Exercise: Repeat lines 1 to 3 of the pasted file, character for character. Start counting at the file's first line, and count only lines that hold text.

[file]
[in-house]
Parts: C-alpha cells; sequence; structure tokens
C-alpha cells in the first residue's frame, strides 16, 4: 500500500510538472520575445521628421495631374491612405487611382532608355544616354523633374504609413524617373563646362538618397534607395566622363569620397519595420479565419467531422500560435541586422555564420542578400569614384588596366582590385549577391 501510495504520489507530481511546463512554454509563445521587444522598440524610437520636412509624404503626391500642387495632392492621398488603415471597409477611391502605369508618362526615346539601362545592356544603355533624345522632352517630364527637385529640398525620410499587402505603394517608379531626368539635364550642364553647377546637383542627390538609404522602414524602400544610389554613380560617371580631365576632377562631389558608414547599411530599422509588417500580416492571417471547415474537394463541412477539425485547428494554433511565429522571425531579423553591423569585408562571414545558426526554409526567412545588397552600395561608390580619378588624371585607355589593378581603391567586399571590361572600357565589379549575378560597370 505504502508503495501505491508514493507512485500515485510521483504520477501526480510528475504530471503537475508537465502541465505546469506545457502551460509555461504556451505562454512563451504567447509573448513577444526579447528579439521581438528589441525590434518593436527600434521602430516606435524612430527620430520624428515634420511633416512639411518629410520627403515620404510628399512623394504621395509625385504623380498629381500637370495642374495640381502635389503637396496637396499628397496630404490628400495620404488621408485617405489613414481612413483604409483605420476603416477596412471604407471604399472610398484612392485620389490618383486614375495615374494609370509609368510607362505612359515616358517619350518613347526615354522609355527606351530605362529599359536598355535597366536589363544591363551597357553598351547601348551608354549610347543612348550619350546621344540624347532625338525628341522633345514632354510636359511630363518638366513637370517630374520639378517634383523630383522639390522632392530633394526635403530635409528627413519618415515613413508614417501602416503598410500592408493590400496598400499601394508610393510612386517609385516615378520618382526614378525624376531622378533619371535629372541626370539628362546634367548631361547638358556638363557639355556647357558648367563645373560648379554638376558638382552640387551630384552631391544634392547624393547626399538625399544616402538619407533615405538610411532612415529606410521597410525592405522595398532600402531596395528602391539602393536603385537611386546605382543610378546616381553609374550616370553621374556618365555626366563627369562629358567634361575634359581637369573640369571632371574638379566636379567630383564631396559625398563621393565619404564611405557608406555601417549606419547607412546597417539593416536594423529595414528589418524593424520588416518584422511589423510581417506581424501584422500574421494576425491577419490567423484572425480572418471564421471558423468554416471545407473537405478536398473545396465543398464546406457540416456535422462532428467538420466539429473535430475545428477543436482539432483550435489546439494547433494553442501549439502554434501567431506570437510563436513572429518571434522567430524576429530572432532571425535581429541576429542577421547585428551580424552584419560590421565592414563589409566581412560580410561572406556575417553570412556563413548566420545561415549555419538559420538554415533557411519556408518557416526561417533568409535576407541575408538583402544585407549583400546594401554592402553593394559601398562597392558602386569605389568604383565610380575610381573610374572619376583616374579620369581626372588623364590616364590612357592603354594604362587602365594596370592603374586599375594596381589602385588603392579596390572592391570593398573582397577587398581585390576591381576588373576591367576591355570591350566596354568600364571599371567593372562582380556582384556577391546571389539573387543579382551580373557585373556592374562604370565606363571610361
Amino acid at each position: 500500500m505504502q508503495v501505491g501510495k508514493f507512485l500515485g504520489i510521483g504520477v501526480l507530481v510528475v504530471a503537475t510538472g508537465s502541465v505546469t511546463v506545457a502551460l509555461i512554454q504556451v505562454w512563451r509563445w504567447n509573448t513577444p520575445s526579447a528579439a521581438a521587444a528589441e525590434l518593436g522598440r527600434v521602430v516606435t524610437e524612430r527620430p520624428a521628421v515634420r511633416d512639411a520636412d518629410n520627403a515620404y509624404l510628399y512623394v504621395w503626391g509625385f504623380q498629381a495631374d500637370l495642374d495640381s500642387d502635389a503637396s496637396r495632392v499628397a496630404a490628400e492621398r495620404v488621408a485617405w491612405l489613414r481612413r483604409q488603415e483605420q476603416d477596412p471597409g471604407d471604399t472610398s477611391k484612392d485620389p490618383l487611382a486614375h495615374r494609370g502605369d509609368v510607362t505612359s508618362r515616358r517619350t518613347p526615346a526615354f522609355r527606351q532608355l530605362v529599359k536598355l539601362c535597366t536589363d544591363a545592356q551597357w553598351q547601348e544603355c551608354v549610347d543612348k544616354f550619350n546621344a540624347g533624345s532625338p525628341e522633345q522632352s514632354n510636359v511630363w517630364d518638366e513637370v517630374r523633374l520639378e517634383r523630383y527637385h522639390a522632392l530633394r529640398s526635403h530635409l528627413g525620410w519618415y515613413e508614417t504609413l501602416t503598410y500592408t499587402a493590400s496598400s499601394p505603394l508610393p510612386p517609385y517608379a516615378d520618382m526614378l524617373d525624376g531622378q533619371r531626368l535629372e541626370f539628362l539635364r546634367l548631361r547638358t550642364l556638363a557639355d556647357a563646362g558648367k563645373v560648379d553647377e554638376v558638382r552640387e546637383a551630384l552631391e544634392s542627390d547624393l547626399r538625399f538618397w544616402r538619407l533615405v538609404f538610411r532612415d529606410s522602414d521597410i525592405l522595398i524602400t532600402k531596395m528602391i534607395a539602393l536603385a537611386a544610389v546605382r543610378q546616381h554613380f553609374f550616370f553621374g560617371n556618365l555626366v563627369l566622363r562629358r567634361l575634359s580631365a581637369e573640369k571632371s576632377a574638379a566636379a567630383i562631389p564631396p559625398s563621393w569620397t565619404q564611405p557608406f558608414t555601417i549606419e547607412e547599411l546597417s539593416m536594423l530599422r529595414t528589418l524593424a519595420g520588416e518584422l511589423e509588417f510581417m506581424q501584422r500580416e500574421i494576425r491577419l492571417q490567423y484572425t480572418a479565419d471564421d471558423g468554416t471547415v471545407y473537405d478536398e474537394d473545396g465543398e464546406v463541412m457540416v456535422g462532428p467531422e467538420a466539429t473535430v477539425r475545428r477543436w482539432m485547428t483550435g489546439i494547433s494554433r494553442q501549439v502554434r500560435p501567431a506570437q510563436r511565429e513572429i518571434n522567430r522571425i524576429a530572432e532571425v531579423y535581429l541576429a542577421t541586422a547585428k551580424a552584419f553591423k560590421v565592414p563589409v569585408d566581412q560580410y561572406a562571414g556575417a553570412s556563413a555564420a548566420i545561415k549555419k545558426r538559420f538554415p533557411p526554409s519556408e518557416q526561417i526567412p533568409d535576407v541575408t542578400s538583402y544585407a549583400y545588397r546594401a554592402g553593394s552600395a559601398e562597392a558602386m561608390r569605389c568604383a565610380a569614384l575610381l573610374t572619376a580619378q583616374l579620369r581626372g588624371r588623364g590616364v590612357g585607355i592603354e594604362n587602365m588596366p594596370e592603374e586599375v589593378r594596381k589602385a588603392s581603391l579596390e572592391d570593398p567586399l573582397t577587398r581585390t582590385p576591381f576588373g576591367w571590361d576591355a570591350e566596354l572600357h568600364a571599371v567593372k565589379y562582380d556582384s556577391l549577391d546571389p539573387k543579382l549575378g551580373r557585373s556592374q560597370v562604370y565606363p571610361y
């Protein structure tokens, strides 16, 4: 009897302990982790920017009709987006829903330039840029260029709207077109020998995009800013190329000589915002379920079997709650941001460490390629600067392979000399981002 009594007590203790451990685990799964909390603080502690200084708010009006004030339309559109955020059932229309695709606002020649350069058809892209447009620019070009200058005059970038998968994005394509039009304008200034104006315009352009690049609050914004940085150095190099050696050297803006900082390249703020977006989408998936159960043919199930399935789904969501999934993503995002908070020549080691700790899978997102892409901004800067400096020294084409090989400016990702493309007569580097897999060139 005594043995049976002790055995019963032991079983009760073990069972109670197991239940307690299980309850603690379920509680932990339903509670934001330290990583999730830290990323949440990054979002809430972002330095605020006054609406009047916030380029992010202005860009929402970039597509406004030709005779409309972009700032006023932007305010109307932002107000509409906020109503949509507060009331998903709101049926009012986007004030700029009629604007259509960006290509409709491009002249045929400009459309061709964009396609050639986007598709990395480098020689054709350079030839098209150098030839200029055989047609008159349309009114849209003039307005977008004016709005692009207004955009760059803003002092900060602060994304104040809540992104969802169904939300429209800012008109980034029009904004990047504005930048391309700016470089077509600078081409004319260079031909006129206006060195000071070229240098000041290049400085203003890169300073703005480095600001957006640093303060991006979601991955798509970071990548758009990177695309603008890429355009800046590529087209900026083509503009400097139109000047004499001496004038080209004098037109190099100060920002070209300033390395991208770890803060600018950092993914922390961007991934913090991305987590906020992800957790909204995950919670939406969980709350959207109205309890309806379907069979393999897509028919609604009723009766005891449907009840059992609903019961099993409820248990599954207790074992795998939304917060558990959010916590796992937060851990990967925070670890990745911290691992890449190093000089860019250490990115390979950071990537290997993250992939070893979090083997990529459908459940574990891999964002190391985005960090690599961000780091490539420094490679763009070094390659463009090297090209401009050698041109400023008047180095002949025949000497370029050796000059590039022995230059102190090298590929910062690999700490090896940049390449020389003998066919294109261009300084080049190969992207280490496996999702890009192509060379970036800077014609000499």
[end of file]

[in-house]
Parts: C-alpha cells; sequence; structure tokens
C-alpha cells in the first residue's frame, strides 16, 4: 500500500510538472520575445521628421495631374491612405487611382532608355544616354523633374504609413524617373563646362538618397534607395566622363569620397519595420479565419467531422500560435541586422555564420542578400569614384588596366582590385549577391 501510495504520489507530481511546463512554454509563445521587444522598440524610437520636412509624404503626391500642387495632392492621398488603415471597409477611391502605369508618362526615346539601362545592356544603355533624345522632352517630364527637385529640398525620410499587402505603394517608379531626368539635364550642364553647377546637383542627390538609404522602414524602400544610389554613380560617371580631365576632377562631389558608414547599411530599422509588417500580416492571417471547415474537394463541412477539425485547428494554433511565429522571425531579423553591423569585408562571414545558426526554409526567412545588397552600395561608390580619378588624371585607355589593378581603391567586399571590361572600357565589379549575378560597370 505504502508503495501505491508514493507512485500515485510521483504520477501526480510528475504530471503537475508537465502541465505546469506545457502551460509555461504556451505562454512563451504567447509573448513577444526579447528579439521581438528589441525590434518593436527600434521602430516606435524612430527620430520624428515634420511633416512639411518629410520627403515620404510628399512623394504621395509625385504623380498629381500637370495642374495640381502635389503637396496637396499628397496630404490628400495620404488621408485617405489613414481612413483604409483605420476603416477596412471604407471604399472610398484612392485620389490618383486614375495615374494609370509609368510607362505612359515616358517619350518613347526615354522609355527606351530605362529599359536598355535597366536589363544591363551597357553598351547601348551608354549610347543612348550619350546621344540624347532625338525628341522633345514632354510636359511630363518638366513637370517630374520639378517634383523630383522639390522632392530633394526635403530635409528627413519618415515613413508614417501602416503598410500592408493590400496598400499601394508610393510612386517609385516615378520618382526614378525624376531622378533619371535629372541626370539628362546634367548631361547638358556638363557639355556647357558648367563645373560648379554638376558638382552640387551630384552631391544634392547624393547626399538625399544616402538619407533615405538610411532612415529606410521597410525592405522595398532600402531596395528602391539602393536603385537611386546605382543610378546616381553609374550616370553621374556618365555626366563627369562629358567634361575634359581637369573640369571632371574638379566636379567630383564631396559625398563621393565619404564611405557608406555601417549606419547607412546597417539593416536594423529595414528589418524593424520588416518584422511589423510581417506581424501584422500574421494576425491577419490567423484572425480572418471564421471558423468554416471545407473537405478536398473545396465543398464546406457540416456535422462532428467538420466539429473535430475545428477543436482539432483550435489546439494547433494553442501549439502554434501567431506570437510563436513572429518571434522567430524576429530572432532571425535581429541576429542577421547585428551580424552584419560590421565592414563589409566581412560580410561572406556575417553570412556563413548566420545561415549555419538559420538554415533557411519556408518557416526561417533568409535576407541575408538583402544585407549583400546594401554592402553593394559601398562597392558602386569605389568604383565610380575610381573610374572619376583616374579620369581626372588623364590616364590612357592603354594604362587602365594596370592603374586599375594596381589602385588603392579596390572592391570593398573582397577587398581585390576591381576588373576591367576591355570591350566596354568600364571599371567593372562582380556582384556577391546571389539573387543579382551580373557585373556592374562604370565606363571610361